Arabian, Buckskin, Connemara

Gus 3 years old

Dartmoor even Freisian
Gypsy Horse
Icelandic
Jeju Kaju
Lippizaner Mustang
Norweigian
Oldenburg, Percheron
Quarter (Horse)
Rhineland
Saddlebred
Tennessee (Walking Horse)
Ukrainian
Venezuelan
Württemberger
Xilingal
Yemeni
Zweibrücker

Every breed, every shape,
Every hoof, every eye.

Every time.

In my mind’s eye…

Blog Change

Change.

Does anyone look forward to it?  Some of the very best things that happen to us can only happen through change.  Yet I drag my feet all the way from the known to the unknown.

Take Gus. He is the most lovely, sweet-hearted, adorable little baby (big horse) I know.  But it’s time for change.  He needs to begin his journey into responsible adulthood, but he needs to do it with someone better qualified to help him make that transition.  Once the trainer has spent some time introducing him to adult behavior, then we can work on it together.  That future where we build a relationship that includes riding?  That’s change I’m excited about. And still I’m dragging my feet to the impending transition—a transition to something great.

Take Vern’s new job. We’re only moving three hours away to one of the very most beautiful settings in Colorado. He will be outside doing work he enjoys. The work I’m doing can happen anywhere.  My friends are close enough to visit. Especially because I’ll be visiting Gus down at the trainer’s (which is only 10 minutes from where we live now, sigh).  It’s an amazing change and such a wonderful opportunity.  I’m certain we’re going to love it.  I’m dragging my feet so hard.

I’ve been reading a book my brother gave me, Stumbling on Happiness by Daniel Gilbert. To paraphrase Gilbert, he says we envision a future and our brains see it as reality. Nearly five years ago, when my then-husband, said he didn’t want to be married anymore, I was devastated. The future I had pictured lay shattered before me in pieces too small to recognize.  Where had I been in that future? My identity had been part of that vision so pulverized that it was now drifting particles of sand. My imagined reality turned formless.

I knew I would eventually feel better and it’s hard to pinpoint when that began.  Tentative visions of a future would worm their way into my mind. I tested them out until some seemed like versions of a reality I was willing to try. It seemed sudden, although it was slow and took years, but I’m happy. Incredibly happy.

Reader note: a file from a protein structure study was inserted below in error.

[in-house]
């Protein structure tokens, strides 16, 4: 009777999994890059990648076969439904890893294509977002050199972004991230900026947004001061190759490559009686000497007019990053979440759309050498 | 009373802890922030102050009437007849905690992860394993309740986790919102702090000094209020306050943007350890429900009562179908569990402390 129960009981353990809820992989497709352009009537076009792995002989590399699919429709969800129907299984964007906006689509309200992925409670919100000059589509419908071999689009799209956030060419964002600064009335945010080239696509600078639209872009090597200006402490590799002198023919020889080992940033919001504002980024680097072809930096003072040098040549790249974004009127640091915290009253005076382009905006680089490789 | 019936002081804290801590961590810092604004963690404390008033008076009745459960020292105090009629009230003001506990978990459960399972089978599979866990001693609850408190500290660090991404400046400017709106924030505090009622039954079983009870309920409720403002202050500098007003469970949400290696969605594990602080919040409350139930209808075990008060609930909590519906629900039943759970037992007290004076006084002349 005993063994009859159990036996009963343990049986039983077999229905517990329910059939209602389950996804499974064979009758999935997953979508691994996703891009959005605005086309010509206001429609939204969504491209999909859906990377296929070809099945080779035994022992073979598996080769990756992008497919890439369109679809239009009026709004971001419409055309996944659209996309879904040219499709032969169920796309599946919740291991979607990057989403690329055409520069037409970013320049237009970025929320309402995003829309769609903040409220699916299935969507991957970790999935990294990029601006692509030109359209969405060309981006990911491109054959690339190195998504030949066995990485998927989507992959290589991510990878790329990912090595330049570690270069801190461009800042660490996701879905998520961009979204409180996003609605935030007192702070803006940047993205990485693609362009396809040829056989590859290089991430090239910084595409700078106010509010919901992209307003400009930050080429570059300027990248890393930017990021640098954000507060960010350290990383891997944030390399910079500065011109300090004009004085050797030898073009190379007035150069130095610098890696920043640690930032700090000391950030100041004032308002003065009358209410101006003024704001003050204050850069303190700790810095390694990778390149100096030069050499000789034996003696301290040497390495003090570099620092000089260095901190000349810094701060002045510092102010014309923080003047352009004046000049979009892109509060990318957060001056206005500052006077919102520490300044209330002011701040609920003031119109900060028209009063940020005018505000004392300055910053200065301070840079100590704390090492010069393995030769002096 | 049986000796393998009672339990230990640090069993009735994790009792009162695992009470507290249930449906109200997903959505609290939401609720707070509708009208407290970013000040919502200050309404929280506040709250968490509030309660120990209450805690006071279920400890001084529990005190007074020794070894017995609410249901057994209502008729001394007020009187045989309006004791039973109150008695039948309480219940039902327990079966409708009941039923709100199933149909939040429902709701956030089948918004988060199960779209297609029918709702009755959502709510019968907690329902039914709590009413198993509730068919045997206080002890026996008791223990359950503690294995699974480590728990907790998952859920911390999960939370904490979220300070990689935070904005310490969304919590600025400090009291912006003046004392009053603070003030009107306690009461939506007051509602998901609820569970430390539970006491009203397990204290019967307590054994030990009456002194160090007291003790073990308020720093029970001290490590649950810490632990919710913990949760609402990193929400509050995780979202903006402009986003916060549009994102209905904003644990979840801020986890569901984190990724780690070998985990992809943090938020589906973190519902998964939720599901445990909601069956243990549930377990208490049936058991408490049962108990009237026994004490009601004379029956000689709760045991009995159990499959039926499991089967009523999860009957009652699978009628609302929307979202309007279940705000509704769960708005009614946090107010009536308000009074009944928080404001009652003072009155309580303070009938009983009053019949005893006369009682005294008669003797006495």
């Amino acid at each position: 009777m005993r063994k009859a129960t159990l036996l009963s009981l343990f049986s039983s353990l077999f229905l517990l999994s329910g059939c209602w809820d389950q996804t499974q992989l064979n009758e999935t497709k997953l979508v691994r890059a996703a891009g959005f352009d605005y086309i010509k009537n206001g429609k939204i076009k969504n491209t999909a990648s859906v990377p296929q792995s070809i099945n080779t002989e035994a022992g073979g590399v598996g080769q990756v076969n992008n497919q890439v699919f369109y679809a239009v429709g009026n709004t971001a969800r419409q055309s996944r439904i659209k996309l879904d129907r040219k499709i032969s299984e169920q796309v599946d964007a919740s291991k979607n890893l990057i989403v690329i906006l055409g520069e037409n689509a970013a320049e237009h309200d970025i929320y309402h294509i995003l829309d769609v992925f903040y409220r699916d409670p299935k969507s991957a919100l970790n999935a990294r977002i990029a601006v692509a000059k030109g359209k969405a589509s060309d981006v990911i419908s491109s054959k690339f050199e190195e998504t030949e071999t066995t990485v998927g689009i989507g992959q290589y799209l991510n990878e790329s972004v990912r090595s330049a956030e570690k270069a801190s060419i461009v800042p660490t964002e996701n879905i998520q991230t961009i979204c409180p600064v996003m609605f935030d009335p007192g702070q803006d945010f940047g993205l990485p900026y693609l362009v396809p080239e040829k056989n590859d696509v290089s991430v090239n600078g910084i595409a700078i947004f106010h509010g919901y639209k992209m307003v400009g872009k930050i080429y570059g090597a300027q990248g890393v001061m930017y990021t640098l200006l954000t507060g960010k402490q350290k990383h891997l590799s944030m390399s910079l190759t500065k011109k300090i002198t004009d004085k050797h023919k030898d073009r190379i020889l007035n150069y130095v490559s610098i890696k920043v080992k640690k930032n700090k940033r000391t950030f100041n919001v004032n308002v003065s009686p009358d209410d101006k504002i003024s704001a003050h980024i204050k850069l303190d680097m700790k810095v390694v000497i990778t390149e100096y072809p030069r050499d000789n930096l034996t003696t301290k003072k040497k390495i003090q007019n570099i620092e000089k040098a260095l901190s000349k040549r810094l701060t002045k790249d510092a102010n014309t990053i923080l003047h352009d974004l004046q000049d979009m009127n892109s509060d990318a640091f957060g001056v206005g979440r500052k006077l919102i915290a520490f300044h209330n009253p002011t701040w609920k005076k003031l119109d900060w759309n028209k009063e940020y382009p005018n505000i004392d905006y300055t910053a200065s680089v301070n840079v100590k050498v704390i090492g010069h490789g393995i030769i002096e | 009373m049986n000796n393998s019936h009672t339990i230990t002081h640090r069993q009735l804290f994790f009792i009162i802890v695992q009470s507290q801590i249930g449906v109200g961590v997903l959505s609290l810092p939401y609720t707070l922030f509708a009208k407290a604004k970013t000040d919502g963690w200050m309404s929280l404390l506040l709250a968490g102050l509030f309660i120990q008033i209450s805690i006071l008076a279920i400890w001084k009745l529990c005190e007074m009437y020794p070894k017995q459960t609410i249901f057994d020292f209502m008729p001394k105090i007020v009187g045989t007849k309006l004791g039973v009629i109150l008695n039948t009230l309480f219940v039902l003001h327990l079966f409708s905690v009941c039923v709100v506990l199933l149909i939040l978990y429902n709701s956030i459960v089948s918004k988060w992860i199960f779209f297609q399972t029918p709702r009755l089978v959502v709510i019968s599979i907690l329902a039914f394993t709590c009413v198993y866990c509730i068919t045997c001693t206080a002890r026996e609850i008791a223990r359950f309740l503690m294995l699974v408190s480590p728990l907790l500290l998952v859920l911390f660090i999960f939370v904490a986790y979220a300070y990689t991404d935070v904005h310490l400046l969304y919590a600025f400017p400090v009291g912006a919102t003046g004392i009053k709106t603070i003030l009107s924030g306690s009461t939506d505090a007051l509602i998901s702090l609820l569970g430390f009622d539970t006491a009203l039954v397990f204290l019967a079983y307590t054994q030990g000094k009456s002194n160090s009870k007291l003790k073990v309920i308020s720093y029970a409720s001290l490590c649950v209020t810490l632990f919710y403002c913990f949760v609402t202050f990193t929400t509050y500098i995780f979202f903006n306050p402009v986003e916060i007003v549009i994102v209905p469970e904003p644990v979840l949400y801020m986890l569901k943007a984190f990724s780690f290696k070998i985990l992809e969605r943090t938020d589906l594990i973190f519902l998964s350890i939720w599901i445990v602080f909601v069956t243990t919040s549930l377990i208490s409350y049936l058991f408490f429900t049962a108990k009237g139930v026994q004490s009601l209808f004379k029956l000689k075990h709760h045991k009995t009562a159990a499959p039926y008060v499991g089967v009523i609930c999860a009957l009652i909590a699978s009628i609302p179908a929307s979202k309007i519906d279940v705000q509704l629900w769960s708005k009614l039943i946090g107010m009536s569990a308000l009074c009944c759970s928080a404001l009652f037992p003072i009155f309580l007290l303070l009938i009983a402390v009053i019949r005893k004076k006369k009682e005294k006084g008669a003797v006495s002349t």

So, change. The thing is that, according to Gilbert, one of the reasons we become unhappy in the present is that the vision of the future we imagined is always perfect.  Even when we try to add in things that might be difficult to manage, we make them manageable. The hard things aren’t that hard.  The bad details, even when we try to account for them, just aren’t the same as when real challenges emerge in our present-day moments.  That’s my long paraphrase of Gilbert’s idea that our actual experiences can never match the perfect future we imagined.  Of course we’re dissatisfied at some level.  Our consciousness envisions the ideal.

I think we’re heading for the ideal in just a few weeks. I’m dragging my feet every step of the way. And I can’t wait to report happiness (still) from the other side.

The Horsewomen’s Litany

2017-03-16 08.38.11
-for Gus

You are the pitchfork and the muck bucket,
The pellets and the alfalfa.
You are the clank of Priefert panels,
The fingers of sunrise.
You are the pink of the pyjamas
and the blue heelers suddenly in flight.

However, you are not the rush of water in the tank,
the peppermint treats on the shelf,
or the rubber mats in the stall.
And you are certainly not the hay-scented air.
There is just no way that you are the hay-scented air.

It is possible that you are the mouse under the hay feeder,
Maybe even the silly tongue protruding from your serious face.
But you are not even close
to being the Black-Eyed Susan in the breeze.

And a quick glance at your reflection will show
that you are neither the wheelbarrow in the corner
nor the saddles asleep on the saddle racks.

“It might interest you to know,
speaking of the plentiful imagery of the world,”
that I am the sound of grain hitting the bucket.

I also happen to be the dawn full moon
the wisp of hay blowing down the aisle
and the basket of apples in the tack room.

I am also the owl in the trees
and the gelding’s soft lead rope.
But don’t worry, I am not the pitchfork and the muck bucket.
You are still the pitchfork and the muck bucket.
You will always be the pitchfork and the muck bucket,
not to mention the pellets and –somehow– the alfalfa.

–a parody of Billy Collins’ “Litany” (which is a parody of Jacques Crickillon)

Video of Billy Collins reading “Litany”